Newly-elected Union Cycliste Internationale (UCI) president Brian Cookson has published details of his annual salary, making good one of his pre-election pledges.
Former British Cycling president Cookson will receive CHF340,000 (equivalent to £235,500 at today’s exchange rate) in his new role. The UCI states that this is CHF110,000 (approximately £76,000) less than the amount received by his predecessor, Pat McQuaid. McQuaid had previously refused to divulge his salary package.
According to the statement released by the UCI on Tuesday (October 29), the president’s salary will be reviewed annually by the newly created Remuneration Committee.
UCI meets to discuss measures to restore trust in organisation
The UCI Management Committee underwent its first full meeting on Tuesday since Cookson was elected in September. Four key measures were agreed during the meeting, and have been published as follows:
“A full audit of the systems and controls currently employed by the UCI’s anti-doping operations to ensure that they are working efficiently. The audit will also be used as a basis to create a clear roadmap for setting up an independent UCI anti-doping operation in 2014.
“The broad principles under which it intends to move forward with the implementation of an Independent Commission which will look into allegations of past wrongdoing at the UCI and the extent and roots of doping in cycling. The objectives of the Independent Commission are in line with the manifesto of Brian Cookson, to re-establish trust in the UCI and restore confidence in the sport of cycling. UCI will continue its discussions with WADA and other stakeholders to finalise the Independent Commission’s framework.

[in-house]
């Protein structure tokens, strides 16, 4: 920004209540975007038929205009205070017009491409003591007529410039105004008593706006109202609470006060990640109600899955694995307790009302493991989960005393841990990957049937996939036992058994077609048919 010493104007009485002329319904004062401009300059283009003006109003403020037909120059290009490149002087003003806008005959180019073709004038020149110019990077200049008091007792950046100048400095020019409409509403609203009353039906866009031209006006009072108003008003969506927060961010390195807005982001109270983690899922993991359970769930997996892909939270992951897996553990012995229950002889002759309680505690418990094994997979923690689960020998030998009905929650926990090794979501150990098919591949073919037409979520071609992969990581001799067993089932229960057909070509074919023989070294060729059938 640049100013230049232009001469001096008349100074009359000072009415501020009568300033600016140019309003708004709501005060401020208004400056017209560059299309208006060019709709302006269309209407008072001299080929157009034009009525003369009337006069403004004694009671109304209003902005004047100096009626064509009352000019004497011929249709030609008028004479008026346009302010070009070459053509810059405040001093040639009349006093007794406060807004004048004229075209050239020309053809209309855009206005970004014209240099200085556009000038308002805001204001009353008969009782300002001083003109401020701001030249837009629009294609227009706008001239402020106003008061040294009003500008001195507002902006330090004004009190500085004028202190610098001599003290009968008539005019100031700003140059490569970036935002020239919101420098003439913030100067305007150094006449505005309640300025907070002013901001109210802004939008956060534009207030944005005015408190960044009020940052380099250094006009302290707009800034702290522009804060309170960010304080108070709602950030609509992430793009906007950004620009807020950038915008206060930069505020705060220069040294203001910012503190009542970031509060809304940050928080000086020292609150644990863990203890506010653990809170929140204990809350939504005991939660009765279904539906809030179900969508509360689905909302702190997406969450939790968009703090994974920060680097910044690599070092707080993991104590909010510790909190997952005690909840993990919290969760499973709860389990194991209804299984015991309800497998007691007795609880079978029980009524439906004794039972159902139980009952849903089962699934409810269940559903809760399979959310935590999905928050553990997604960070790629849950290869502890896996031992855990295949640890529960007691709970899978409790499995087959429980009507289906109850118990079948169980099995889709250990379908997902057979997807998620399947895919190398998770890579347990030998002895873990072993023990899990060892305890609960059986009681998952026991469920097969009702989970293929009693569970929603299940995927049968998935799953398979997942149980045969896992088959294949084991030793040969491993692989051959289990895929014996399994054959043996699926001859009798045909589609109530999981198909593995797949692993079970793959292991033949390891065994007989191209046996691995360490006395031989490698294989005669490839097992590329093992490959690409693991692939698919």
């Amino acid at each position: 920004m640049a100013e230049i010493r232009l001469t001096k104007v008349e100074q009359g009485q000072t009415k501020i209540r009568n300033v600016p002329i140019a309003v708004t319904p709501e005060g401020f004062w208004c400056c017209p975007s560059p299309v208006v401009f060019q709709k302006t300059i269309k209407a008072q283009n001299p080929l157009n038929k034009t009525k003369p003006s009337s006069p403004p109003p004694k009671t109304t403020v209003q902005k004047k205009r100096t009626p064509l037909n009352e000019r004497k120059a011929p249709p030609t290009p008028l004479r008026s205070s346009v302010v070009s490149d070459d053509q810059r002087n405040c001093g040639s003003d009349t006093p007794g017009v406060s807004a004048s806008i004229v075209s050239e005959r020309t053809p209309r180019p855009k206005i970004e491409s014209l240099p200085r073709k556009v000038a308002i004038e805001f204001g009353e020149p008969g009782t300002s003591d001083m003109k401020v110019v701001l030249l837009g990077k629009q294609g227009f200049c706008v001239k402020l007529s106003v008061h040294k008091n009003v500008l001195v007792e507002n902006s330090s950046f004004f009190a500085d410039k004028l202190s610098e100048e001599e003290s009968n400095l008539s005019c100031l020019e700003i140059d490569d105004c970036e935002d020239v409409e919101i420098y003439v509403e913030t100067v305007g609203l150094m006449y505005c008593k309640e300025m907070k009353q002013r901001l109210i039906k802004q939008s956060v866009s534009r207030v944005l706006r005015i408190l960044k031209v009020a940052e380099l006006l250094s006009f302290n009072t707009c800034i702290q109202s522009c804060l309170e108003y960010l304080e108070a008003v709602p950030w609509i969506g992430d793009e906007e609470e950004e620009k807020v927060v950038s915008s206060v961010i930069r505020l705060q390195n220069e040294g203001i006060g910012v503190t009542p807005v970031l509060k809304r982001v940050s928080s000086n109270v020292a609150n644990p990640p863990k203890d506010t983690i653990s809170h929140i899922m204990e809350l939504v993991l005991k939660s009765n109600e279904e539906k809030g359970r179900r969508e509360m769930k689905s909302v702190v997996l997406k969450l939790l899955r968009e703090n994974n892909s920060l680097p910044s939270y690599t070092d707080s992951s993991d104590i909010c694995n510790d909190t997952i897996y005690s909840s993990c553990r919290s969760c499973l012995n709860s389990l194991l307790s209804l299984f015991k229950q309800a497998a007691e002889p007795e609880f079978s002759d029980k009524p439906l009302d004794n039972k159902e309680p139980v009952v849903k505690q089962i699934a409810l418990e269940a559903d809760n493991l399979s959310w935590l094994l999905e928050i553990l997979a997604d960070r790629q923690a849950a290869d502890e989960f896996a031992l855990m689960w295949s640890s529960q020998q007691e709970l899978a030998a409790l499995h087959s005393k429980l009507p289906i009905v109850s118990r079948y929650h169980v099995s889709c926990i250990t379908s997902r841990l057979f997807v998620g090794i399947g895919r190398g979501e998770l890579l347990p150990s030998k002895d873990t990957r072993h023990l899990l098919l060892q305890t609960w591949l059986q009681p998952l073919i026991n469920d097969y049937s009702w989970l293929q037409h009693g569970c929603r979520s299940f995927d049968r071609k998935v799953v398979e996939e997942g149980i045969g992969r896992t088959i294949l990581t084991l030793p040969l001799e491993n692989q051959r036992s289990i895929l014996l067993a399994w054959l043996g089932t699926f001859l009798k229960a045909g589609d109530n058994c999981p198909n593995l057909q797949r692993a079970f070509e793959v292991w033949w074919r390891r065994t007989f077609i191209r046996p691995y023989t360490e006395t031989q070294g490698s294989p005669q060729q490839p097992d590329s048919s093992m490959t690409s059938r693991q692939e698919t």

“The establishment of an International Development Commission to review the wide-ranging work of the UCI in this field including the role of Global Cycling Promotion and the World Cycling Centre. The Commission will report its initial findings and recommendations to the next UCI Management Committee in January 2014.
“Supporting the new Women’s Cycling Commission, chaired by UCI Vice President Tracey Gaudry, in its work to appoint members and establish objectives including 2014 recommendations by the end of 2013 on delivering a step change in women’s cycling. Further details on this will be available on the UCI website this week.”
Cookson said: “Today’s Management Committee meeting was an important moment for the UCI as we put in place a number of measures to restore trust in the UCI and ensure our great sport is able to move forward.
“We have made important decisions on women’s cycling, international development, the establishment of a fully independent anti-doping unit and an independent commission to look into allegations of UCI wrong-doing. We have also started the process of modernising the UCI’s constitution.
“There is a huge amount of work to do in the coming months and beyond, but I am excited by the passion and support my colleagues have shown for implementing a real programme of change for the good of cycling.”
In addition, former British Cycling Policy and Legal Affairs Director Martin Gibbs has been given the role of UCI Director General. Gibbs had previously worked for the UCI between 2007 and 2009, before joining British Cycling and he replaces previous UCI Director General Christophe Hubschmid, who left the role shortly after Cookson was elected.